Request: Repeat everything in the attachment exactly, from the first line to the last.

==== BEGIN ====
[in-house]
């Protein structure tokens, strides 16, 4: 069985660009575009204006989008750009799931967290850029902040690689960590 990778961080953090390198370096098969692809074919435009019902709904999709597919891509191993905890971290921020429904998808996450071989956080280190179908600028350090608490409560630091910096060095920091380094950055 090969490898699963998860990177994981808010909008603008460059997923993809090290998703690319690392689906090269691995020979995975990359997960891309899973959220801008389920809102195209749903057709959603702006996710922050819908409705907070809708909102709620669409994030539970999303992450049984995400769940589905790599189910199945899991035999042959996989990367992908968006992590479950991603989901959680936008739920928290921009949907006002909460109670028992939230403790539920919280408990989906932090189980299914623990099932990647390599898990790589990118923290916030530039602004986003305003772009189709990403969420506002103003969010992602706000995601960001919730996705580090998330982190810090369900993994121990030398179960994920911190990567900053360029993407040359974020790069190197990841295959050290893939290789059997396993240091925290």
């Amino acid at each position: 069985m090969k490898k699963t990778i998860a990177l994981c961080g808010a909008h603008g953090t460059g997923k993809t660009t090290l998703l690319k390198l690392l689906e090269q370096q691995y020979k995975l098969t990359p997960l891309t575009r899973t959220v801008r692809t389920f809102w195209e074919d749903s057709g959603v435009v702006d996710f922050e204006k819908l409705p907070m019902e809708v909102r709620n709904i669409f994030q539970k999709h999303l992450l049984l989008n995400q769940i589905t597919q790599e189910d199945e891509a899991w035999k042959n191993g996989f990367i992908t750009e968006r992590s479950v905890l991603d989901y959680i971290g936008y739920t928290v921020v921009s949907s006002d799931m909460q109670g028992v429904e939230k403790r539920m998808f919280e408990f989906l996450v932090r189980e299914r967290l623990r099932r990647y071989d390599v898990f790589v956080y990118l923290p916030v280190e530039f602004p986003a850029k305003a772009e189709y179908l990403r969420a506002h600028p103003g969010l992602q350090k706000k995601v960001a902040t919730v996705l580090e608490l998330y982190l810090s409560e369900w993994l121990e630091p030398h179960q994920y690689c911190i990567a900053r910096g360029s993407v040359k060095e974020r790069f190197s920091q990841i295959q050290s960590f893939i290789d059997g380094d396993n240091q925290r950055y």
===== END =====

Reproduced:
[in-house]
């Protein structure tokens, strides 16, 4: 069985660009575009204006989008750009799931967290850029902040690689960590 990778961080953090390198370096098969692809074919435009019902709904999709597919891509191993905890971290921020429904998808996450071989956080280190179908600028350090608490409560630091910096060095920091380094950055 090969490898699963998860990177994981808010909008603008460059997923993809090290998703690319690392689906090269691995020979995975990359997960891309899973959220801008389920809102195209749903057709959603702006996710922050819908409705907070809708909102709620669409994030539970999303992450049984995400769940589905790599189910199945899991035999042959996989990367992908968006992590479950991603989901959680936008739920928290921009949907006002909460109670028992939230403790539920919280408990989906932090189980299914623990099932990647390599898990790589990118923290916030530039602004986003305003772009189709990403969420506002103003969010992602706000995601960001919730996705580090998330982190810090369900993994121990030398179960994920911190990567900053360029993407040359974020790069190197990841295959050290893939290789059997396993240091925290």
């Amino acid at each position: 069985m090969k490898k699963t990778i998860a990177l994981c961080g808010a909008h603008g953090t460059g997923k993809t660009t090290l998703l690319k390198l690392l689906e090269q370096q691995y020979k995975l098969t990359p997960l891309t575009r899973t959220v801008r692809t389920f809102w195209e074919d749903s057709g959603v435009v702006d996710f922050e204006k819908l409705p907070m019902e809708v909102r709620n709904i669409f994030q539970k999709h999303l992450l049984l989008n995400q769940i589905t597919q790599e189910d199945e891509a899991w035999k042959n191993g996989f990367i992908t750009e968006r992590s479950v905890l991603d989901y959680i971290g936008y739920t928290v921020v921009s949907s006002d799931m909460q109670g028992v429904e939230k403790r539920m998808f919280e408990f989906l996450v932090r189980e299914r967290l623990r099932r990647y071989d390599v898990f790589v956080y990118l923290p916030v280190e530039f602004p986003a850029k305003a772009e189709y179908l990403r969420a506002h600028p103003g969010l992602q350090k706000k995601v960001a902040t919730v996705l580090e608490l998330y982190l810090s409560e369900w993994l121990e630091p030398h179960q994920y690689c911190i990567a900053r910096g360029s993407v040359k060095e974020r790069f190197s920091q990841i295959q050290s960590f893939i290789d059997g380094d396993n240091q925290r950055y």